Backyard renovations turning buyers away

By Alice Neville

Builder Sandy Pyne has seen some shoddy work. Photo / Herald on Sunday
Builder Sandy Pyne has seen some shoddy work. Photo / Herald on Sunday

Home improvement is a national pastime in New Zealand, but DIY could actually be slashing your property's value.

Badly done do-it-yourself jobs can reduce a home's value by as much as 5 per cent, a survey has found.

Wayne Boberg, of Boberg First National in Epsom, said: "If it's obvious, it's a bit like a leaky home - there's not a buyer for it anywhere. Nobody wants to know."

John O'Roarke, managing director of LV= home insurance which commissioned the survey, told Britain's Daily Telegraph that not only could bungling DIY jobs devalue your home but, if they caused a serious problem, they could invalidate your home insurance cover.

Certified builder David Brown says the problem with DIYers is they often take shortcuts. "These guys don't realise that even if you don't need a consent, you still need to build in accordance with the Building Act."

And as home buyers are increasingly getting professional building inspections before they put in an offer, shoddy DIY jobs are no longer going unnoticed, says Brown.

"If someone's wrecked a nice house by doing a cheap extension, it does devalue it because it just screams 'that wasn't done properly'."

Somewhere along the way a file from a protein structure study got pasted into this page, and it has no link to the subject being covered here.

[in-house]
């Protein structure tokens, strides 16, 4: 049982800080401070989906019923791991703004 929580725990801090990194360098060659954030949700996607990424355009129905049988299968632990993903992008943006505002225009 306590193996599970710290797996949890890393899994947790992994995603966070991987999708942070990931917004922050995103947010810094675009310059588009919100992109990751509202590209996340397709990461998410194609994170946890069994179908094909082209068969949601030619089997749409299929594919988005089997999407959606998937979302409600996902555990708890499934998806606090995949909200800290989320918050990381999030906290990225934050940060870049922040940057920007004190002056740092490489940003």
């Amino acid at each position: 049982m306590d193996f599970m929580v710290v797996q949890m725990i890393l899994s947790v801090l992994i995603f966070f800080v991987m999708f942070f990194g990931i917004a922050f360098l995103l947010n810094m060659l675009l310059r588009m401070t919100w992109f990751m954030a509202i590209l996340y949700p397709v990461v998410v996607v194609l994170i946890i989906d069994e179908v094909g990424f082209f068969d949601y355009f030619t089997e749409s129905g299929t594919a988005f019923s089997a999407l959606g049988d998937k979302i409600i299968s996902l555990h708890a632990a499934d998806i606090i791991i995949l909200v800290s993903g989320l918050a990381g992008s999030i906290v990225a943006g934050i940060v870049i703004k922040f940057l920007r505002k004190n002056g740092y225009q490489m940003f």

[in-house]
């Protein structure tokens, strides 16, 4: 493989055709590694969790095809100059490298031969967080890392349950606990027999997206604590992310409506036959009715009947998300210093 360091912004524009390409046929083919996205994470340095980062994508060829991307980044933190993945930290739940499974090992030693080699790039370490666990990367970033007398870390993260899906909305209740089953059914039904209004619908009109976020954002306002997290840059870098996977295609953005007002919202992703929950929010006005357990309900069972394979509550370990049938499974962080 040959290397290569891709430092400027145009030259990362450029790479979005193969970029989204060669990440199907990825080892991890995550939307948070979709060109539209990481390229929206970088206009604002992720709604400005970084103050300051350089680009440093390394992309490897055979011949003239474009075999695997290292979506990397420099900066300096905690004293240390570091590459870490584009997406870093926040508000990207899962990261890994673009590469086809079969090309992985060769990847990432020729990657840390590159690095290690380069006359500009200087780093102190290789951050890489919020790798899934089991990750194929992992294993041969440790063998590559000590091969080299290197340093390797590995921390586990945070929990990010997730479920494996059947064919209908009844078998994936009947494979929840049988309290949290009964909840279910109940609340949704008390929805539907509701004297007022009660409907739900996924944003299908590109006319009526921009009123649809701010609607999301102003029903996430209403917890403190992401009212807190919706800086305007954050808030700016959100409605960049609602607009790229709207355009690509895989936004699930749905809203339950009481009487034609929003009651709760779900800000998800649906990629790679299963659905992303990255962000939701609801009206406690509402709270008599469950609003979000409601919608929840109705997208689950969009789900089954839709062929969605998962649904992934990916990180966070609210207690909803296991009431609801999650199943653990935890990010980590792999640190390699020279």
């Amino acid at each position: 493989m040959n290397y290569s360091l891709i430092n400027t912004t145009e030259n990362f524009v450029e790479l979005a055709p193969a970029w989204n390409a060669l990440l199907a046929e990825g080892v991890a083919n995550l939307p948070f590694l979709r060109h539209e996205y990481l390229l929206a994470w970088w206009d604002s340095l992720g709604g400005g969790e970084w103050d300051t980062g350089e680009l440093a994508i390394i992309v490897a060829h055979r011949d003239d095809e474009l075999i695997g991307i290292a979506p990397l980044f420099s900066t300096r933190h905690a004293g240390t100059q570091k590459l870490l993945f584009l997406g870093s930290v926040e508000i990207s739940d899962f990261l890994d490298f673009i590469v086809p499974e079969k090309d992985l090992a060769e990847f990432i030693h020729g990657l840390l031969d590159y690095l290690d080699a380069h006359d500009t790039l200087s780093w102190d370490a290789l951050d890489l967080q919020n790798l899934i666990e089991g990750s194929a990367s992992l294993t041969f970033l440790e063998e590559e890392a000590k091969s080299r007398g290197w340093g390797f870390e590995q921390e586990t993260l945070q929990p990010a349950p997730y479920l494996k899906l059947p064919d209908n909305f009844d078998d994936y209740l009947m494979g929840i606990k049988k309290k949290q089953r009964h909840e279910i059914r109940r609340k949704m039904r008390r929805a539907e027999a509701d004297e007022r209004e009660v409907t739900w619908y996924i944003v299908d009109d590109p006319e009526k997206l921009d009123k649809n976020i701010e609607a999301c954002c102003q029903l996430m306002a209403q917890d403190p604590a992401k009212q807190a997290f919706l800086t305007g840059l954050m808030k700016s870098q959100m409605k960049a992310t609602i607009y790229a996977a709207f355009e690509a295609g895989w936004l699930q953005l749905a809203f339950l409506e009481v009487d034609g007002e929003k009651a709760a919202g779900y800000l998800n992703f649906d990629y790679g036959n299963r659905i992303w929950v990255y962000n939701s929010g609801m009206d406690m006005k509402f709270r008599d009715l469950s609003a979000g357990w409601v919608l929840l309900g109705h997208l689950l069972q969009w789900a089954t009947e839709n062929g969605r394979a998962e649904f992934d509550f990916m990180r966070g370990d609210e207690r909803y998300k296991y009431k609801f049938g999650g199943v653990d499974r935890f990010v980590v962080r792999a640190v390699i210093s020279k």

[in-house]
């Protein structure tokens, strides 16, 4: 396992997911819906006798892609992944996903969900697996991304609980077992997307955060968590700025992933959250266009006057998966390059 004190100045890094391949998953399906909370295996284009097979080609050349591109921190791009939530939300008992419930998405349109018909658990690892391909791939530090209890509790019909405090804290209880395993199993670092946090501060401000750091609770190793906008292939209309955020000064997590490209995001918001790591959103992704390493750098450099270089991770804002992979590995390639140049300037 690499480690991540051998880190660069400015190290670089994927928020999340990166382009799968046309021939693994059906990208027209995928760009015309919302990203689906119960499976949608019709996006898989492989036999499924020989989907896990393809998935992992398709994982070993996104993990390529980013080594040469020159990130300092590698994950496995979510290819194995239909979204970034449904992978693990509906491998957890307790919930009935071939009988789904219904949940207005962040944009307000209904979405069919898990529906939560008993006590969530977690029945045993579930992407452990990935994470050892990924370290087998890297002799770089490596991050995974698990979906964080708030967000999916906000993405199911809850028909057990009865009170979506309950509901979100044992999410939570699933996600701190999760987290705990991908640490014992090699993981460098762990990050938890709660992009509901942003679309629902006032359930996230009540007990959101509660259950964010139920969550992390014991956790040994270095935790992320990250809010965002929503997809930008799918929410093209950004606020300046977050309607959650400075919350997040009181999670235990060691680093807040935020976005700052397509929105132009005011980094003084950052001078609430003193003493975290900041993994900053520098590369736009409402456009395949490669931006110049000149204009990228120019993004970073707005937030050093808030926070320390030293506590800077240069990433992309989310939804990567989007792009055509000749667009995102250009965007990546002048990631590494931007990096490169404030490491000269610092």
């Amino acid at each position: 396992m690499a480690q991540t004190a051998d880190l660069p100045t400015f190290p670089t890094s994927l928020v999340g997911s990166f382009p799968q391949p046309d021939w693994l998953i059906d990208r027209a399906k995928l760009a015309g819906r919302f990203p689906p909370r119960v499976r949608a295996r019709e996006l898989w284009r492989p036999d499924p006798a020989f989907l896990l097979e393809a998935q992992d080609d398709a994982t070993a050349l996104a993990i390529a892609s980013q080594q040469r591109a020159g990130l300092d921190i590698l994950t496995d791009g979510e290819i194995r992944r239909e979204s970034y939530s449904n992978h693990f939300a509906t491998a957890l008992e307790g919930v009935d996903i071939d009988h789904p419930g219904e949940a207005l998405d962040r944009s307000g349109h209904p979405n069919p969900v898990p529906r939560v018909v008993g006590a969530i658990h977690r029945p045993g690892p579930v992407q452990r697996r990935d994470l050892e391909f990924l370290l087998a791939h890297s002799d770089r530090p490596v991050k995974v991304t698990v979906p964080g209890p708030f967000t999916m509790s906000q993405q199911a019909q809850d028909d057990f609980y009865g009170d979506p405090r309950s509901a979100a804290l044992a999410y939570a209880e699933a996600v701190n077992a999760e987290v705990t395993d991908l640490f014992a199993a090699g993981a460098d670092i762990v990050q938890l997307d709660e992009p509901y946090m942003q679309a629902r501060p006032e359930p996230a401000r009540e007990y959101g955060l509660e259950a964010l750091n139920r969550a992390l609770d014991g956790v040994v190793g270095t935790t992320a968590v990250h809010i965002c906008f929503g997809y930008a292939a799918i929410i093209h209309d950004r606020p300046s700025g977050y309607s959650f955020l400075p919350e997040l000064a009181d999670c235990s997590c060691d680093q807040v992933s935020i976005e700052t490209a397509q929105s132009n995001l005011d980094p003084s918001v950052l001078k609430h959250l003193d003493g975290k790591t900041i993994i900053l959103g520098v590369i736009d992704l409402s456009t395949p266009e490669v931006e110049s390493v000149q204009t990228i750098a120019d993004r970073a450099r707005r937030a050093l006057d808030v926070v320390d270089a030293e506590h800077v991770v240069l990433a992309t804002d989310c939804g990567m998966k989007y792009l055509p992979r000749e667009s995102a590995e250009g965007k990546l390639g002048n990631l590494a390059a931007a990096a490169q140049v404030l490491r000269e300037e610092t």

Brown advises DIY enthusiasts to get advice from a professional, find out what the legal restrictions are and be realistic.

"If you're not sure you can do it, then don't. Get professional advice - if you've got a friend who's a builder, give them a couple of dozen beers and get them round for a chat about it. And if you do get into strife, don't be afraid to ask for help."

Andrew Chisholm, chief executive of home maintenance company Hire A Hubby, says DIY disasters occur because people these days often don't know what they're doing.

"The skills haven't been passed down through the generations like they used to be," says Chisholm. "It's probably in Kiwis' nature to back themselves to do something - but then it's not quite as straightforward as what they might have thought."

Builder Mark Welham of Auckland's Humming Builders says he comes across examples of shoddy DIY constantly, with the most recent example a wall that had been lined with plaster board so badly it looked like a patchwork quilt.

Damage often subtle

Auckland builder Sandy Pyne has seen his fair share of DIY disasters.

The damage done by shoddy DIY jobs, says Pyne, can be subtle to the untrained eye so it's important to check out renovated homes thoroughly before buying.

"With renovated homes, we can tell if something hasn't been done to a good standard quite quickly but the general public might not be able to."

Pyne once repaired a shower that a DIY enthusiast had installed without removing the base's protective plastic coating.

"Once that plastic coating lifted, water was being sucked up under the back of the shower," says Pyne. "After a year it had trashed the floor and the whole thing had to be pulled out - it was an absolute mess. That cost them thousands of bucks."

Pyne doesn't want to discourage DIYers but says it's essential to get advice - the legal requirements of home improvement can be complex.

DIY tips:

* Know what the legal restrictions are.

* Talk to your local council to see if you need a building consent.

* Work in a logical sequence to avoid damaging work already done.

* Make sure exposed surfaces are protected.

* Work through the rooms in a systematic way.

- Consumer Build website

- Herald on Sunday

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